PH Commission on Higher Education’s railroaded the “Free Tuition Law” IRR?

Members of the Samahan ng Progresibong Kabataan in one of their protests actions Image © http://progresibongkabataan.weebly.com

YOUTH activists from different school and community based organizations rebuked the Commission on Higher Education for drafting the Implementing Rules and Regulations of Republic Act 10931 (the Universal Access to Quality Tertiary Education Act) without truly consulting its “major stakeholders,” the students.

In a statement, members of the Samahan ng Progresibong Kabataan (SPARK), Polytechnic University of the Philippines Speak, Kaisa University of the Philippines, Bukluran ng Pamantasan ng Lungsod ng Maynila, students from the University of Santo Tomas and out of school youths from Malabon have accused the CHEd of “railroading” the consultations for the IRR of RA 10931.

“It was not enough for them (the CHEd) that there was no student representation in the formulation of the IRR, CHEd officials treated us as mere ‘flower vases’ to make their consultations appear to be democratic and participatory. As major stakeholders of the historic law, we find this unacceptable and revolting,” said SPARK spokesperson and UP Diliman campus student Joanne Lim.

“It is imperative for students to be active in the consultations because we have serious doubts not only in its implementation but in the policy itself but in the absence of a ‘genuine consultation,’ we could not be blamed if we go back to the streets protesting to ensure that our right to education is fully guaranteed,” she added.

The activists, who attended the recent week long CHEd “consultations” at the PICC, lamented that they were only consulted about term definitions like how to define “computer fees” and “development fee.”

The activists claimed that they aspired to clarify major issues in the implementation of the Free Tertiary Education Law and raise relevant questions on its weaknesses, among which include the lack of an automatic appropriation provision and clear allocation of funds to establish a student loan program; but were not given the opportunity to do so.

As it is, they added, the financing of the free education law remains uncertain.

The groups also claimed that the much ballyhooed Free Tertiary Education Law of President Rodrigo Duterte is “a misnomer for it misleads the students, as well as their parents, into believing it will provide free, accessible and quality education.”

“Free, accessible and quality education remains elusive for millions of Filipino youth and our hardworking, and tax-compliant parents. How could Philippine education be free when it institutionalizes loans, how could it be accessible when entrance exams and retention policies are more stringent, how could it be of quality when there are no facility upgrades and the classrooms remain overcrowded and ill ventilated?” asked Elijah San Fernando, the recently elected student regent of the PUP system.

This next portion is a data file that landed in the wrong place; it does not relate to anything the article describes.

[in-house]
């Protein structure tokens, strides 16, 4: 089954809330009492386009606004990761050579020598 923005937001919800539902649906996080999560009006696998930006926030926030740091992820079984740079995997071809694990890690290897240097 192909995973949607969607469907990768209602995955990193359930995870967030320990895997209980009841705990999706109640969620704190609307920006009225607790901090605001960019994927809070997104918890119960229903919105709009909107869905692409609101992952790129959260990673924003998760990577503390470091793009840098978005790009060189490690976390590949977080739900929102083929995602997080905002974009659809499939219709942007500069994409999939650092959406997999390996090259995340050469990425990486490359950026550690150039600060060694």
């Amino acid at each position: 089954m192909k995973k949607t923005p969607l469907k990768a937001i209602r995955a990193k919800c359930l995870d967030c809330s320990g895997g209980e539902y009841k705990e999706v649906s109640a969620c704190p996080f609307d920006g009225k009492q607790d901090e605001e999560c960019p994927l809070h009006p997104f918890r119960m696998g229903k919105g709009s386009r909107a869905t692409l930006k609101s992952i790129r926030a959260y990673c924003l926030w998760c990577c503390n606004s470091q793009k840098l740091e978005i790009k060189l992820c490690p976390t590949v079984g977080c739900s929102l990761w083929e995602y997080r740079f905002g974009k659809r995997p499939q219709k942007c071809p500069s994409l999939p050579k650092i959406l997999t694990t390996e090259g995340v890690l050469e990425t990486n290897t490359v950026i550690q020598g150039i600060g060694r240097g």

Aside from sending their statement to the media, the student leaders handed over a position paper to the CHEd, which included their recommendations.

President Duterte, in one of his interviews, admitted that the House of Representatives enacted RA 10931 without budget allocation.

Yan nga ang problema ngayon. Gusto kong tanungin sa inyo. Mag-konsulta pa ako. Ewan ko. Tignan natin kung saan. Kasi ‘yung pag-approve ng Congress… Alam man nila walang pera,” Duterte’s reply when asked by reporters how the free tuition law would be financed.

In a related development, CHEd chairperson Patricia Licuanan told the Senate finance subcommittee, during a hearing for the commission PhP 12.8 billion budget this week, that the IRR for the law mandating free tuition in state universities and colleges (SUCs) will be out next month.

Read More: http://www.gmanetwork.com/news/news/nation/626640/irr-for-free-college-tuition-law-out-next-month-says-ched/story/

“Historically, we know it (RA 10931) was signed in August and since then, a technical working group has been consulting and working with the Department of Budget and Management and other stakeholders…We expect that in October, there will be a formal approval of the IRR by the UNIFAST (Unified Students Financial Assistance System for Tertiary Education) Board,” Licuanan told the committee.

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